The southernmost city on Anna Maria Island is Bradenton Beach. This city has a narrower coastline and is home to the infamous Coquina Beach, where you can find its namesake – tiny shellfish that burrow in the sand as the waves crash back out. You’ll find a fun concession stand with restrooms and showers available at there as well. You may even find some sharks teeth wash ashore toward the southern end of Coquina Beach!

Further north into Holmes Beach is what locals may refer to as Manatee Beach. It’s at the end of Manatee Avenue traveling onto the island and has plenty of parking, a large concession stand with a shop, restrooms, showers and even music on weekends. As a family favorite spot, you’ll find a play area for kids, volleyball nets and lots of people enjoying the beautiful scenery. Lifeguards are on duty here as well, so you can feel safe both on the sand and in the water.

If you’re looking for a more peaceful, quiet beach day a few blocks up into northern Holmes Beach and southern Anna Maria City is the spot for you. From 50th Street to Spring Ave the beach is wide and walkers enjoy strolling, looking for shells and frolicking dolphins. Parking can be an issue here so please makes sure you park on the correct side of the street and only where the “beach access” signs are posted. You won’t find any restrooms or foot washes along these areas, just soft white sand and beautiful aqua waters.

Beach Point is located at the very tip of Anna Maria Island and it’s where the Gulf of Mexico and Tampa Bay meet. You can actually see the changing tides of the water! The only downfall to this amazing spot is that swimming is not recommended because of the risk for strong currents and riptides. But you will find that most people go for the views and the tranquility.

Each section of the beach on Anna Maria has its own feel, so make sure to explore them all and find your personal favorite.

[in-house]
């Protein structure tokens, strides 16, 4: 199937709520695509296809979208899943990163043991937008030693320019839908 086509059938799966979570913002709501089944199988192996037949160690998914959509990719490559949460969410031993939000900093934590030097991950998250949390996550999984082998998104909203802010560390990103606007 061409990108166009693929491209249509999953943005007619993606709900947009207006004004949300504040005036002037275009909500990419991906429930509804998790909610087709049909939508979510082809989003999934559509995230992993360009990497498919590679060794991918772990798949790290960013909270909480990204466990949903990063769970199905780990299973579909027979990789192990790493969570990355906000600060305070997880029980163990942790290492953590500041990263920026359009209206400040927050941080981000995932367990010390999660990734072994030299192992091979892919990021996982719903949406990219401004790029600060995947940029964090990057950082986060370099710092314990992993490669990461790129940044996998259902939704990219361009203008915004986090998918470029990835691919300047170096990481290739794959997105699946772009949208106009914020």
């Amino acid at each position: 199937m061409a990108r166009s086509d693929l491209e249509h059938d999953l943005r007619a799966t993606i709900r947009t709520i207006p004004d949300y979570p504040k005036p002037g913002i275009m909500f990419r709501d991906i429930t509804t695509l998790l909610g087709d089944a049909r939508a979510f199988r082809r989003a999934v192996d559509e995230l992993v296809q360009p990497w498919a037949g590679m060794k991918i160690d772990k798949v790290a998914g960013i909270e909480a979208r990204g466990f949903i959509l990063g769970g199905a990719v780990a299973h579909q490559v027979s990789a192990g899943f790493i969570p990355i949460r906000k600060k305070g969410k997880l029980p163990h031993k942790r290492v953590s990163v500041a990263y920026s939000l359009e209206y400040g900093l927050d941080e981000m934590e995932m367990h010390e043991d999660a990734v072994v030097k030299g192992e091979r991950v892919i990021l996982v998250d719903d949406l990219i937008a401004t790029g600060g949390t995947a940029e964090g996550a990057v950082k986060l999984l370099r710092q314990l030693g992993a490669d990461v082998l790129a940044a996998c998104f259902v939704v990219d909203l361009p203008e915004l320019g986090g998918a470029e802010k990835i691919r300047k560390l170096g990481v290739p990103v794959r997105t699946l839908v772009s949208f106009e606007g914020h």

We hope you enjoy everything AMI and our beaches have to offer 

Anna Maria Island History – BP oil spill

The BP oil spill otherwise known as the Deepwater Horizon oil spill was a significant event for Anna Maria Island although it took place more than 250 miles away.  April 20th, 2010 on the BP operated Macondo Prospect there was a wellhead blowout which caused fatal explosions killing 11 people and injuring 17 others.  The blowout caused more than 4,900,000 barrels of oil to be spilled into the Gulf of Mexico making it the worst oil related industrial accident in the history of the world.

The oil spilling into the Gulf of Mexico at unprecedented rates caused panic among Anna Maria Island visitors and residents for more than three months when BP was able to complete a “static kill” which finally contained the leaking wellhead.  The sheer magnitude of the continued BP oil spill in conjuction with concerns for oil washing up on Mississippi, Alabama, North West Florida and Louisiana created escalating concerns Anna Maria Island would never be the same.  Shuttering images of oil coated sea life created visitor cancellations as well as real estate transaction cancellations for several months.  Below is an estimate of the oil spill area.

BP oil spill area

Thankfully no oil washed up within hundreds of miles of Anna Maria Island beaches and life got back to normal by 2012.  Real Estate was quick to recover within the next 12 months and while visitation for 2011 was affected by 2012 Anna Maria Island visitors were back stronger than ever.  It’s never an exciting proposition to remind us our paradise is at risk every day but sure helps to be reminded how very lucky we are to visit and or reside in such a fantastic place.  Let’s hope many lessons of the BP oils spill have been learned and the world never has to endure another oil industrial catastrophe.

Why Morning Walks are the Best on Anna Maria Island

Anna Maria Island – As someone who is typically not a morning person, I can say I don’t go for morning walks all that often. However, if I was waking up by the beach every morning I’d be up by the crack of dawn! Why you might ask? Here’s five reasons why morning walks on the beach are the best.

5 reasons morning walks are the best

1. Sunrise

If you’ve ever seen a Florida sunrise, you know how beautiful they are. But can you imagine what it looks like by the beach? While Anna Maria is known for it’s sunsets, it’s sunrises are equally as beautiful. A few good places to watch the sunrise would be Bean Point, the boat ramp at Coquina Beach, or the pier at Bridge Street.

sunrise on morning walk
Enjoy a beautiful sunrise on Anna Maria!

2. Look for shells

One of the best features of Anna Maria Island are the gorgeous seashells that can be found on the shoreline. While you can find shells at all times of the day, the morning is when you can find the newest and prettiest shells. This is because they haven’t had the chance to be stepped on or picked up by other people. You might even be able to find full shells from hermit crabs!

shells on your morning walk
Find shells on your morning walk!

3. Watch Coquinas burrow